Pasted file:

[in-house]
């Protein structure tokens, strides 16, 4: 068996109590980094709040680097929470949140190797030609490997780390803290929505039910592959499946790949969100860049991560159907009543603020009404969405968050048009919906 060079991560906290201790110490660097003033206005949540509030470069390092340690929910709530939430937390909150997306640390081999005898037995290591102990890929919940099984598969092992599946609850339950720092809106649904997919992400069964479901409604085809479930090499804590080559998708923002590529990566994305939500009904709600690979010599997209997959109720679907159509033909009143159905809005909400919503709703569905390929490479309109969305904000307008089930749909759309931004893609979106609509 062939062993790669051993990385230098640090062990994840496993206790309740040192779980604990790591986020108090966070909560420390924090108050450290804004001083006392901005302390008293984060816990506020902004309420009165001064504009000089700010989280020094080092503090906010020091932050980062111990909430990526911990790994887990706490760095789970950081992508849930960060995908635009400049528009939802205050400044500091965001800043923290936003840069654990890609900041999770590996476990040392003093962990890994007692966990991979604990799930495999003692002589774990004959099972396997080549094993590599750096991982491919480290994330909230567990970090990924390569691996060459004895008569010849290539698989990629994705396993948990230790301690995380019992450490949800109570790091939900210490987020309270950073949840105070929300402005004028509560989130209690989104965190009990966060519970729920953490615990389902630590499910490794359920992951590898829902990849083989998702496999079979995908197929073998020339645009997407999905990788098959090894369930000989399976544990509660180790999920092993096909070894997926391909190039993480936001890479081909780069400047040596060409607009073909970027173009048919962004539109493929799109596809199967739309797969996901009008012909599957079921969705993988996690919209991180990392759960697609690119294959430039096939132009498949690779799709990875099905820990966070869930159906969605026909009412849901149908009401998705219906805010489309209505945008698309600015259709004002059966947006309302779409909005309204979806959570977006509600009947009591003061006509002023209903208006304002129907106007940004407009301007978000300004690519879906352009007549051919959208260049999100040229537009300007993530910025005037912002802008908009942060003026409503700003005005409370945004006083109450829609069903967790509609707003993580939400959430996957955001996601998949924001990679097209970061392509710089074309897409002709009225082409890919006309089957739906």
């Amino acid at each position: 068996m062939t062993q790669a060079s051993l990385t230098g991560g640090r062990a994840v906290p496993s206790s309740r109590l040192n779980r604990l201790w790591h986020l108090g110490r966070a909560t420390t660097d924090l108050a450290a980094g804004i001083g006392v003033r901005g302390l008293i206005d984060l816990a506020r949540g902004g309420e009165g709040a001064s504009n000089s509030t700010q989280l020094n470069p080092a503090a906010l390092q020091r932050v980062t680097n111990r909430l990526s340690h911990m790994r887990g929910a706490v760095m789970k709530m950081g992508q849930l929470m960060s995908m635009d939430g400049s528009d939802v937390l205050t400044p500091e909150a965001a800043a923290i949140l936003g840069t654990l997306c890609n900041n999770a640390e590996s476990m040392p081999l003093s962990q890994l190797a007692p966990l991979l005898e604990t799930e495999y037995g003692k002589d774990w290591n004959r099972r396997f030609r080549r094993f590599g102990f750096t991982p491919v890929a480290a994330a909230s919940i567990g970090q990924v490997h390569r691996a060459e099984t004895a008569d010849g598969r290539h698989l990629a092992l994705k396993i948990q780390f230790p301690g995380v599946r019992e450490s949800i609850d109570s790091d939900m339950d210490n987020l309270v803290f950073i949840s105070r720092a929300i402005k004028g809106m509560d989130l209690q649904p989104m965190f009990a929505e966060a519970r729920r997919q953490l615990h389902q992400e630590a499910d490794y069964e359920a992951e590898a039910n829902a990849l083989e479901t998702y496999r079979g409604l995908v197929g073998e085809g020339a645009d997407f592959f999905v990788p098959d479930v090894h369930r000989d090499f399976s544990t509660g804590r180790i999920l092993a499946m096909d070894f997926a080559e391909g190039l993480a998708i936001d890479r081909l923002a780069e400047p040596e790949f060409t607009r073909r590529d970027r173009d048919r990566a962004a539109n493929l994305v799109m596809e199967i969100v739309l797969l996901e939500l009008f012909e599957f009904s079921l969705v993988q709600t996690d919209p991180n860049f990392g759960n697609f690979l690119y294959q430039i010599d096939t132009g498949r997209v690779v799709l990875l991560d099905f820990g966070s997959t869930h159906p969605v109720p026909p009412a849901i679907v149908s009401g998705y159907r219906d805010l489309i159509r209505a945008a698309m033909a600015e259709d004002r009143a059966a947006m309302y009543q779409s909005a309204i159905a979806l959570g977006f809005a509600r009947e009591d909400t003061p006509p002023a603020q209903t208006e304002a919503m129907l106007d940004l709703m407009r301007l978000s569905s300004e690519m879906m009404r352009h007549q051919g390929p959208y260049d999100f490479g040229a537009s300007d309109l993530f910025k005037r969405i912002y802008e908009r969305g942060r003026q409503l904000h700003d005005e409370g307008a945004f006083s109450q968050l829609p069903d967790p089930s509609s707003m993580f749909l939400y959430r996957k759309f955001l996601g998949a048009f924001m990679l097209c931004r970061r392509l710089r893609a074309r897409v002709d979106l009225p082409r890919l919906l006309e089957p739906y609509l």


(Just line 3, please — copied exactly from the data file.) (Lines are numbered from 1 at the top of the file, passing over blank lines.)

């Amino acid at each position: 068996m062939t062993q790669a060079s051993l990385t230098g991560g640090r062990a994840v906290p496993s206790s309740r109590l040192n779980r604990l201790w790591h986020l108090g110490r966070a909560t420390t660097d924090l108050a450290a980094g804004i001083g006392v003033r901005g302390l008293i206005d984060l816990a506020r949540g902004g309420e009165g709040a001064s504009n000089s509030t700010q989280l020094n470069p080092a503090a906010l390092q020091r932050v980062t680097n111990r909430l990526s340690h911990m790994r887990g929910a706490v760095m789970k709530m950081g992508q849930l929470m960060s995908m635009d939430g400049s528009d939802v937390l205050t400044p500091e909150a965001a800043a923290i949140l936003g840069t654990l997306c890609n900041n999770a640390e590996s476990m040392p081999l003093s962990q890994l190797a007692p966990l991979l005898e604990t799930e495999y037995g003692k002589d774990w290591n004959r099972r396997f030609r080549r094993f590599g102990f750096t991982p491919v890929a480290a994330a909230s919940i567990g970090q990924v490997h390569r691996a060459e099984t004895a008569d010849g598969r290539h698989l990629a092992l994705k396993i948990q780390f230790p301690g995380v599946r019992e450490s949800i609850d109570s790091d939900m339950d210490n987020l309270v803290f950073i949840s105070r720092a929300i402005k004028g809106m509560d989130l209690q649904p989104m965190f009990a929505e966060a519970r729920r997919q953490l615990h389902q992400e630590a499910d490794y069964e359920a992951e590898a039910n829902a990849l083989e479901t998702y496999r079979g409604l995908v197929g073998e085809g020339a645009d997407f592959f999905v990788p098959d479930v090894h369930r000989d090499f399976s544990t509660g804590r180790i999920l092993a499946m096909d070894f997926a080559e391909g190039l993480a998708i936001d890479r081909l923002a780069e400047p040596e790949f060409t607009r073909r590529d970027r173009d048919r990566a962004a539109n493929l994305v799109m596809e199967i969100v739309l797969l996901e939500l009008f012909e599957f009904s079921l969705v993988q709600t996690d919209p991180n860049f990392g759960n697609f690979l690119y294959q430039i010599d096939t132009g498949r997209v690779v799709l990875l991560d099905f820990g966070s997959t869930h159906p969605v109720p026909p009412a849901i679907v149908s009401g998705y159907r219906d805010l489309i159509r209505a945008a698309m033909a600015e259709d004002r009143a059966a947006m309302y009543q779409s909005a309204i159905a979806l959570g977006f809005a509600r009947e009591d909400t003061p006509p002023a603020q209903t208006e304002a919503m129907l106007d940004l709703m407009r301007l978000s569905s300004e690519m879906m009404r352009h007549q051919g390929p959208y260049d999100f490479g040229a537009s300007d309109l993530f910025k005037r969405i912002y802008e908009r969305g942060r003026q409503l904000h700003d005005e409370g307008a945004f006083s109450q968050l829609p069903d967790p089930s509609s707003m993580f749909l939400y959430r996957k759309f955001l996601g998949a048009f924001m990679l097209c931004r970061r392509l710089r893609a074309r897409v002709d979106l009225p082409r890919l919906l006309e089957p739906y609509l």